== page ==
- Next fight with president will be over debt ceiling
- Republicans seek to maintain united front in opposition to Obamacare and other issues
- Debt ceiling bill will include laundry list of GOP priorities on entitlements, taxes, energy, jobs
- Adding a mix of controversial items increases the threat of a default on U.S. debt
Two hours before the House passed a short term spending bill that defunded Obamacare - something Senate Democrats said they will reject next week - House Republicans met to plan their next attack on President Barack Obama's signature health care law.
House Speaker John Boehner and other top leaders outlined a lengthy GOP wish list of items they plan to attach to legislation raising the nation's debt limit, including a delay of Obamacare.
"This increase will also contain a number of important pro-growth economic policies, health care and non-health care reforms in addition to a one year delay in Obamacare," House Majority Leader Eric Cantor announced on the House floor.
After a rough week that started out with messy GOP infighting about strategy to deal with the government funding bill, the goal is to look ahead to the debt ceiling fight and keep Republicans on the same page.
"We have a good strategy. I think we're on stride and we're going to keep this fight going throughout this entire episode. The fight to delay Obamacare doesn't end next week. It keeps rolling on until we get it," Rep Paul Ryan told reporters after the meeting.
In order to avoid another internal fight, GOP leaders crafted a debt ceiling bill that essentially has something for everyone in the Republican conference.
In addition to the delay of Obamacare, the measure will include provisions for major tax reforms, and changes to entitlement programs like Medicare and Social Security.
Ryan told reporters it will be modeled on a budget - it won't include specific changes to the tax code, but it will give instructions to both the House and Senate to pass tax reform by a specific deadline.
GOP aides declined to say what specific changes to entitlement programs would be in the bill, but congressional Republicans have pushed to change the way Social Security benefits are adjusted for inflation, effectively lowering annual increases for Social Security recipients.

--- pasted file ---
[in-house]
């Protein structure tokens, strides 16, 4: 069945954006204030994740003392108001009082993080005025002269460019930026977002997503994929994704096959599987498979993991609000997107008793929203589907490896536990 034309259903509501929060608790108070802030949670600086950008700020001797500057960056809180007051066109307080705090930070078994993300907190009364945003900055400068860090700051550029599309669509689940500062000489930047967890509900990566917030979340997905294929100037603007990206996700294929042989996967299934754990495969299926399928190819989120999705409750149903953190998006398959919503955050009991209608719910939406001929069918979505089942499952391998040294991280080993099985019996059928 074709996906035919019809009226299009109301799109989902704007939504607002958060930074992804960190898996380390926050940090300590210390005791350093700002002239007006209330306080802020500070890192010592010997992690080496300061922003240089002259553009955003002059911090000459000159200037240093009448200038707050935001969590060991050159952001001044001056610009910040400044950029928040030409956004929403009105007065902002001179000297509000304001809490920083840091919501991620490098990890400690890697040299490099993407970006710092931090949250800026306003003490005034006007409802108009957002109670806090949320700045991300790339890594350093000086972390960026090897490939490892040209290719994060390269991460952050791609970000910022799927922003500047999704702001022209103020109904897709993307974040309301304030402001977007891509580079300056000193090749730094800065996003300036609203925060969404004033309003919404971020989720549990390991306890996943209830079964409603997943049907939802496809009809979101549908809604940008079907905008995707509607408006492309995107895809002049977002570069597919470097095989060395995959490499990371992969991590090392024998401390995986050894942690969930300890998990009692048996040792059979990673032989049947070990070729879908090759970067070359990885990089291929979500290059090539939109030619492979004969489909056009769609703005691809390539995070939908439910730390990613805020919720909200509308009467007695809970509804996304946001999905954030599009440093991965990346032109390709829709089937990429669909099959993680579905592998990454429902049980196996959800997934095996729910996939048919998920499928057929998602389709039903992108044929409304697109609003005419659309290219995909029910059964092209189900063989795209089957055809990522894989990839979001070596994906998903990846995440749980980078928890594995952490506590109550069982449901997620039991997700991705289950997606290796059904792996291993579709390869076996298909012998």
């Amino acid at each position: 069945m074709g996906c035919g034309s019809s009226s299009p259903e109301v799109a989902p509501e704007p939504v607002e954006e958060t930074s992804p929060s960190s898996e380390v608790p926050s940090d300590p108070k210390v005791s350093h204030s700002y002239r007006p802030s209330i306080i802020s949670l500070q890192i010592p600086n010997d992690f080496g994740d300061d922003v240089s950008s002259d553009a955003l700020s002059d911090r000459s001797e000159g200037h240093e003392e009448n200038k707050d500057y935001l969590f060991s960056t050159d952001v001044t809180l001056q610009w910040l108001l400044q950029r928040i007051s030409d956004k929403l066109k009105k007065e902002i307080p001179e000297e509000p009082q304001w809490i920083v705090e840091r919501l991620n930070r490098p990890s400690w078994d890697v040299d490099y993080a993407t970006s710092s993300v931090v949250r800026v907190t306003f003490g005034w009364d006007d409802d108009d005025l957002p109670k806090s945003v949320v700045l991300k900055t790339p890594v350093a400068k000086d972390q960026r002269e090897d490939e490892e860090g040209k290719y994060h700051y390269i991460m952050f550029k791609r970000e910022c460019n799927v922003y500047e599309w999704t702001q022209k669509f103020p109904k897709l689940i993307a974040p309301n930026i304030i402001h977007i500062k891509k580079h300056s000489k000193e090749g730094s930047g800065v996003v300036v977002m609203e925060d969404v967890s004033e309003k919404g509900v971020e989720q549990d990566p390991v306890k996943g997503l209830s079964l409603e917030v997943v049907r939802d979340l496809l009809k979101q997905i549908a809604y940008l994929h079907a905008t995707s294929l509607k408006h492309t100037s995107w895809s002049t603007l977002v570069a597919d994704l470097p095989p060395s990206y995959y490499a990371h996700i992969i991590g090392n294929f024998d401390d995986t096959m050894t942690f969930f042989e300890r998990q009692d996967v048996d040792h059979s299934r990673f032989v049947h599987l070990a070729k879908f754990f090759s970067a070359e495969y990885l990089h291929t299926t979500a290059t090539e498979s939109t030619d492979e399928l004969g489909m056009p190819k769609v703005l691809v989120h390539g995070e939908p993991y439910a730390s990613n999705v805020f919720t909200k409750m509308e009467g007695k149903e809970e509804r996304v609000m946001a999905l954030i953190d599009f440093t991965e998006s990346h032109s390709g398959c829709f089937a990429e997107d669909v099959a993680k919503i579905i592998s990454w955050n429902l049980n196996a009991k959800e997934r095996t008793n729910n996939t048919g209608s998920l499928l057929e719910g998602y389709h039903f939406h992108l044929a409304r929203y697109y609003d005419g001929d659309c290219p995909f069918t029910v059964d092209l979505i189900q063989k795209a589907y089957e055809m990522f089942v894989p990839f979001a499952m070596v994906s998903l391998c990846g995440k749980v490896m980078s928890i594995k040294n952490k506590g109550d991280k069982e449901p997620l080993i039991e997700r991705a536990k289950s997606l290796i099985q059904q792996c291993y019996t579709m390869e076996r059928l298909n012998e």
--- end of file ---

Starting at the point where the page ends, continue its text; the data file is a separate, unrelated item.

The measure would also include approval of the Keystone pipeline, a measure the Obama administration has held up for five years due to possible environmental concerns.
GOP members also want to approve more offshore energy production, arguing both these policies would boost job creation.
House Republicans also plan to attach several provisions to roll back regulations on coal plants and other industries. These are bills the House has passed before, but have failed to move in the Democratic-led Senate.
President Barack Obama and Senate Democrats insist they will not negotiate on a measure to authorize additional borrowing authority for the Treasury Department, which is projected to run out sometime in October or early November.
They argue Congress should not risk the nation's credit limit with another down to the wire brawl over major policy issues like health care and taxes.
Obama and Boehner spoke on Friday, an aide to the speaker said.
"The president called the speaker this evening to tell him he wouldn't negotiate with him on the debt limit. Given the long history of using debt limit increases to achieve bipartisan deficit reduction and economic reforms, the speaker was disappointed but told the president that the two chambers of Congress will chart the path ahead. It was a brief call," the aide said.
But Boehner and other House Republicans say Obama himself agreed to add other measures to reduce the deficit in the last major negotiation over the debt limit.
"We're going to put a lot of things on the table. And one thing you'll see is six times since 1985 have the president and Congress negotiated the debt ceiling. The last time was August 2011, and that was Barack Obama. So, to say it can't happen or won't happen just simply isn't true. It's happened a number of times," Louisiana Republican Rep. John Fleming said.
Georgia Republican Rep Tom Graves called the fight on the stopgap spending bill and Obamacare "one step of many" but was reluctant to endorse the GOP package unveiled on the debt ceiling, telling reporters "I think we're moving in the right direction."
This strategy to allow House Republicans to pile on to the debt ceiling bill a host of major policy items is designed to keep the party unified -temporarily at least.
But delaying Obamacare for a year and rolling back Obama administration regulations are non-starters with Senate Democrats, and not the debate they want to have on a must-pass bill that the credit markets are monitoring.
On the heels of the spending fight House Republican leaders want to try to force the White House and Senate Democrats to come to the table on the debt ceiling.
But adding a mix of controversial items to the bill only increases the threat of a default, and ensures Capitol Hill will be tied up for the next several weeks, if not months, with partisan fighting that could ripple through the financial markets.